Liver X receptor modulates diabetic retinopathy outcome in a mouse model of
streptozotocin-induced diabetes.
Authors Hazra S, Rasheed A, Bhatwadekar A, Wang X, Shaw LC, Patel M, Caballero S,
Magomedova L, Solis N, Yan Y, Wang W, Thinschmidt JS, Verma A, Li Q, Levi M,
Cummins CL, Grant MB
Submitted By Moshe Levi on 1/30/2013
Status Published
Journal Diabetes
Year 2012
Date Published 12/1/2012
Volume : Pages 61 : 3270 - 3279
PubMed Reference 22891211
Abstract Endothelial progenitor cells (EPCs), critical for mediating vascular repair, are
dysfunctional in a hyperglycemic and/or hypercholesterolemic environment. Their
dysfunction contributes to the progression of diabetic macro- and microvascular
complications. Activation of "cholesterol-sensing" nuclear receptors, the liver
X receptors (LXRa/LXRß), protects against atherosclerosis by transcriptional
regulation of genes important in promoting cholesterol efflux and inhibiting
inflammation. We hypothesized that LXR activation with a synthetic ligand would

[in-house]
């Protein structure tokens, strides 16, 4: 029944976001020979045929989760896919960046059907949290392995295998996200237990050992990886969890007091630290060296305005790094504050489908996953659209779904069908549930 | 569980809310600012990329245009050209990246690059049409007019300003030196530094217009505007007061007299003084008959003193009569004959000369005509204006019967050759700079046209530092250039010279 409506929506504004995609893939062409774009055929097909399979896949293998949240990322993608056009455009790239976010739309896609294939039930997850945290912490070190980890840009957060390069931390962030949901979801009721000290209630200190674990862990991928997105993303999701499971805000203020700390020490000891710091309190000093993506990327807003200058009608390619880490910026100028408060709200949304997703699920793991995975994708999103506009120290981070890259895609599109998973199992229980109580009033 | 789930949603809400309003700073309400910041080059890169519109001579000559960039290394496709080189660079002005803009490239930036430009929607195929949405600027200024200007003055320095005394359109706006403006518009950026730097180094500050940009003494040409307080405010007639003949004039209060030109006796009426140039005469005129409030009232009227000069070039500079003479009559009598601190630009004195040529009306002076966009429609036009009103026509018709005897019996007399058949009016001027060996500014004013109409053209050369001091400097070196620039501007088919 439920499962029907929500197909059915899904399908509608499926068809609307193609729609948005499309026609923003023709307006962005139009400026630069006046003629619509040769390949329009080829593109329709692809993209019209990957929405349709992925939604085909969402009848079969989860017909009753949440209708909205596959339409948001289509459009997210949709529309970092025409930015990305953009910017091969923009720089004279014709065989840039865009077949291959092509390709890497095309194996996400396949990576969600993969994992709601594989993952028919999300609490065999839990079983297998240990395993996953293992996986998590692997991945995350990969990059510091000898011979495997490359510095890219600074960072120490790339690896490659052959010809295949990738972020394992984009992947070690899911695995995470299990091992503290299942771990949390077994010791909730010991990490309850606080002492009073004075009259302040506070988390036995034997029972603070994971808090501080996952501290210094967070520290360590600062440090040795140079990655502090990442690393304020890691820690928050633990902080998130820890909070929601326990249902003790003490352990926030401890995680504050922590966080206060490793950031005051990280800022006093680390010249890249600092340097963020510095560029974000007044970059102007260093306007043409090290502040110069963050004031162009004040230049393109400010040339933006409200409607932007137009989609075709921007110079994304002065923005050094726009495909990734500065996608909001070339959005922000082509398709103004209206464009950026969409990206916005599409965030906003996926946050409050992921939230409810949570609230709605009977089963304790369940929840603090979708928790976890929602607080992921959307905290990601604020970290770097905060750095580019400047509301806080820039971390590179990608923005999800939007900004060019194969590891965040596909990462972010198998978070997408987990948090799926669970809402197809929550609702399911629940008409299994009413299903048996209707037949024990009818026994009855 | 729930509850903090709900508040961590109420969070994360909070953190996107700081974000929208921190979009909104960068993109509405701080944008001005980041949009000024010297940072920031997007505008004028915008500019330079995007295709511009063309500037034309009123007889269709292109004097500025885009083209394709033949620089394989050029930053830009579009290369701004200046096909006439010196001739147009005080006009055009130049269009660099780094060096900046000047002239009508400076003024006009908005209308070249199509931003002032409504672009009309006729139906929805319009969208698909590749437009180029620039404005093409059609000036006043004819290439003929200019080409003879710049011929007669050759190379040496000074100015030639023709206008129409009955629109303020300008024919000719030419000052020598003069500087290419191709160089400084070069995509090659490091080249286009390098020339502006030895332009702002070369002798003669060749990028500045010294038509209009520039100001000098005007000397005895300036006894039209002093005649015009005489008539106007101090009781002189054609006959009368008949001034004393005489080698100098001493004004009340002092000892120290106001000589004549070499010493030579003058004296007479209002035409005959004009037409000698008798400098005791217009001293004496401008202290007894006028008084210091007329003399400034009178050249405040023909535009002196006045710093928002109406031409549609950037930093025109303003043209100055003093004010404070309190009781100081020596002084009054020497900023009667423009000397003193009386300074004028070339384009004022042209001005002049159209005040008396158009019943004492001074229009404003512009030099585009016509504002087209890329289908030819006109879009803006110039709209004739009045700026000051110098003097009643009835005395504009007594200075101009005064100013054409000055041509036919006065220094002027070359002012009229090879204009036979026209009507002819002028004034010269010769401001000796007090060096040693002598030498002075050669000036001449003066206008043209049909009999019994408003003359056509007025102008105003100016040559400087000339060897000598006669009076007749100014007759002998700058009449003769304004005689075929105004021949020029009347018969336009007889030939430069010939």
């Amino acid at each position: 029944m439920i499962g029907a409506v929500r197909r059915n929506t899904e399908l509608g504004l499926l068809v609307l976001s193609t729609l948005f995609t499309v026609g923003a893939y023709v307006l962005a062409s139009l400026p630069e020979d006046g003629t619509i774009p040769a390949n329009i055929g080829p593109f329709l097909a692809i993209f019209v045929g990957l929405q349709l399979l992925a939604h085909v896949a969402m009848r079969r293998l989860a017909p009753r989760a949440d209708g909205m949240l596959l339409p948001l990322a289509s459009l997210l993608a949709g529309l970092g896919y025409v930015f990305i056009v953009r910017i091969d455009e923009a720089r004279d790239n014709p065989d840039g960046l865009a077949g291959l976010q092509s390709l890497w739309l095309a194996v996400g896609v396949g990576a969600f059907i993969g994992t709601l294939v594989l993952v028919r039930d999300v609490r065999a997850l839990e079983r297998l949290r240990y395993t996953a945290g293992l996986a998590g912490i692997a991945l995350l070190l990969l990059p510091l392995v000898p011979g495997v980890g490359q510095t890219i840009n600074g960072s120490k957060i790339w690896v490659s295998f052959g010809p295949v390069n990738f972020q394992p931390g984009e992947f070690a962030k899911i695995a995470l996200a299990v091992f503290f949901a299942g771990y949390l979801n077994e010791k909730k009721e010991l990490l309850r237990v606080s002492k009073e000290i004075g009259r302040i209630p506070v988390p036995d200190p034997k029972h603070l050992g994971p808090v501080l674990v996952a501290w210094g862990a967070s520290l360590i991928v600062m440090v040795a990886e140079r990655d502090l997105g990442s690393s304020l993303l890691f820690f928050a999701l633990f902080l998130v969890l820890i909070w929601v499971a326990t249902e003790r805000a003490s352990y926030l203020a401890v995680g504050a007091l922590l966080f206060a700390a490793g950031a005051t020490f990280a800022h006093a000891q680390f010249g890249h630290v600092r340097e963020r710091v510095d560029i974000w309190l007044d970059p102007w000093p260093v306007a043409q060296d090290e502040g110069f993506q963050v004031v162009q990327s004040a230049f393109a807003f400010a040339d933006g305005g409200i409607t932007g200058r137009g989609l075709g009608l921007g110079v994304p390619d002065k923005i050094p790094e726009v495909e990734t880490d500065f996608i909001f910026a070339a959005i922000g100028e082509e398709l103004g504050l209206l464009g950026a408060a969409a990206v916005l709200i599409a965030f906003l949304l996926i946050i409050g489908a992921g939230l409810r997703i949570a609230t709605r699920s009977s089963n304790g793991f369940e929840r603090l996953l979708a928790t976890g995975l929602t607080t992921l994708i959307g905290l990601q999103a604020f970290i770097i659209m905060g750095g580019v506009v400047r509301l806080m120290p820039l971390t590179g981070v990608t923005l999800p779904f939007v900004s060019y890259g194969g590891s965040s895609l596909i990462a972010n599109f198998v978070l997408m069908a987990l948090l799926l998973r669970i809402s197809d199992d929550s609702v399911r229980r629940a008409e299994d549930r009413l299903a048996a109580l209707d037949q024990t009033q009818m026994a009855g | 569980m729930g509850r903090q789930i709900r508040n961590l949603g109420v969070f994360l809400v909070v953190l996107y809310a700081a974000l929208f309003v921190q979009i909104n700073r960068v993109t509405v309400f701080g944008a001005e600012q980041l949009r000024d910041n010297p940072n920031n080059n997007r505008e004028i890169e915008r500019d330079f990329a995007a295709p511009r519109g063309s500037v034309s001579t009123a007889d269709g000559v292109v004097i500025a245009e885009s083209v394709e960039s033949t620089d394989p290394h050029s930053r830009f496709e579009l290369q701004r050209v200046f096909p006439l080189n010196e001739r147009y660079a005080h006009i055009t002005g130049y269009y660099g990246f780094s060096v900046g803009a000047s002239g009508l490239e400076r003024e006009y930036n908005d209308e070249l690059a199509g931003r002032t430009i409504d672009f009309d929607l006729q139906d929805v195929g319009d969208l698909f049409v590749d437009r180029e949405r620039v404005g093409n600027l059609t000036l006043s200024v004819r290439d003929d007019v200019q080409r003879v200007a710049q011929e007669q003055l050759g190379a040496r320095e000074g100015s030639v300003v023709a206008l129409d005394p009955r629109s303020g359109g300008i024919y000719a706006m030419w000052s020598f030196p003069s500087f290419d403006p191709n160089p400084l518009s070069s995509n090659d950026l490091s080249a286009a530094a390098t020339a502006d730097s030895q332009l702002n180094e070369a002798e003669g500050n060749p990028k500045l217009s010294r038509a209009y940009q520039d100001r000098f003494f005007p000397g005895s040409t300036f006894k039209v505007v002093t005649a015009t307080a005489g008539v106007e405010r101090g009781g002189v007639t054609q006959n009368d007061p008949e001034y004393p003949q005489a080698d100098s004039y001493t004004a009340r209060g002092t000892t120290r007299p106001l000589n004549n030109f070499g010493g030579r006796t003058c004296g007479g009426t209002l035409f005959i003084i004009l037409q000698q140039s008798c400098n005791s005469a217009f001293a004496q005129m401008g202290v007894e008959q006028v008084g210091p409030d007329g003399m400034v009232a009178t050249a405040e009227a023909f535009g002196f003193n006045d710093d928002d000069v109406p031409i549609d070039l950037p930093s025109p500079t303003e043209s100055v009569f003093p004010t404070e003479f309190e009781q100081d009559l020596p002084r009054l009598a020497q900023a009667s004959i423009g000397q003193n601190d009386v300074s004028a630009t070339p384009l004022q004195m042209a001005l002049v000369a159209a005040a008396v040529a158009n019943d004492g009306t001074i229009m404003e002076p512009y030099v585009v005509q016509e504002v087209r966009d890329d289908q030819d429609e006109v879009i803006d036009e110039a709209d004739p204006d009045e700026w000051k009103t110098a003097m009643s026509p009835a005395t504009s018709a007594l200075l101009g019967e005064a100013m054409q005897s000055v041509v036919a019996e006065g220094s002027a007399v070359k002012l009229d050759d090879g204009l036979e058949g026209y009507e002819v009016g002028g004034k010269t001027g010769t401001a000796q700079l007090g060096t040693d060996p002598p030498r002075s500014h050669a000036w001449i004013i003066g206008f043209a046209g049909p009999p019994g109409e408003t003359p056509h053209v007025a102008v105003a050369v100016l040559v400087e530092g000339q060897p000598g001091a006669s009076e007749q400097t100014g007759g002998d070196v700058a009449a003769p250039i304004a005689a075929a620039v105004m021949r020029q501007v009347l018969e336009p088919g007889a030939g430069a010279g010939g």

correct diabetes-induced EPC dysfunction and improve diabetic retinopathy.
Studies were performed in streptozotocin (STZ)-injected DBA/2J mice fed a
high-fat Western diet (DBA/STZ/WD) and treated with the LXR agonist GW3965 and
in LXRa(-/-), LXRß(-/-), and LXRa/ß(-/-) mice. Retinas were evaluated for number
of acellular capillaries and glial fibrillary acidic protein (GFAP)
immunoreactivity. Bone marrow EPCs were analyzed for migratory function and gene
expression. Compared with vehicle-treated DBA/STZ/WD mice, GW3965 treated mice
showed fewer acellular capillaries and reduced GFAP expression. These mice also
exhibited enhanced EPC migration and restoration of inflammatory and oxidative
stress genes toward nondiabetic levels. LXRa(-/-), LXRß(-/-), and LXRa/ß(-/-)
mice developed acellular capillaries and EPC dysfunction similar to the
DBA/STZ/WD mice. These studies support a key role for LXR in retinal and bone
marrow progenitor dysfunction associated with type 1 diabetes. LXR agonists may
represent promising pharmacologic targets for correcting retinopathy and EPC

Investigators with authorship
Moshe LeviGeorgetown University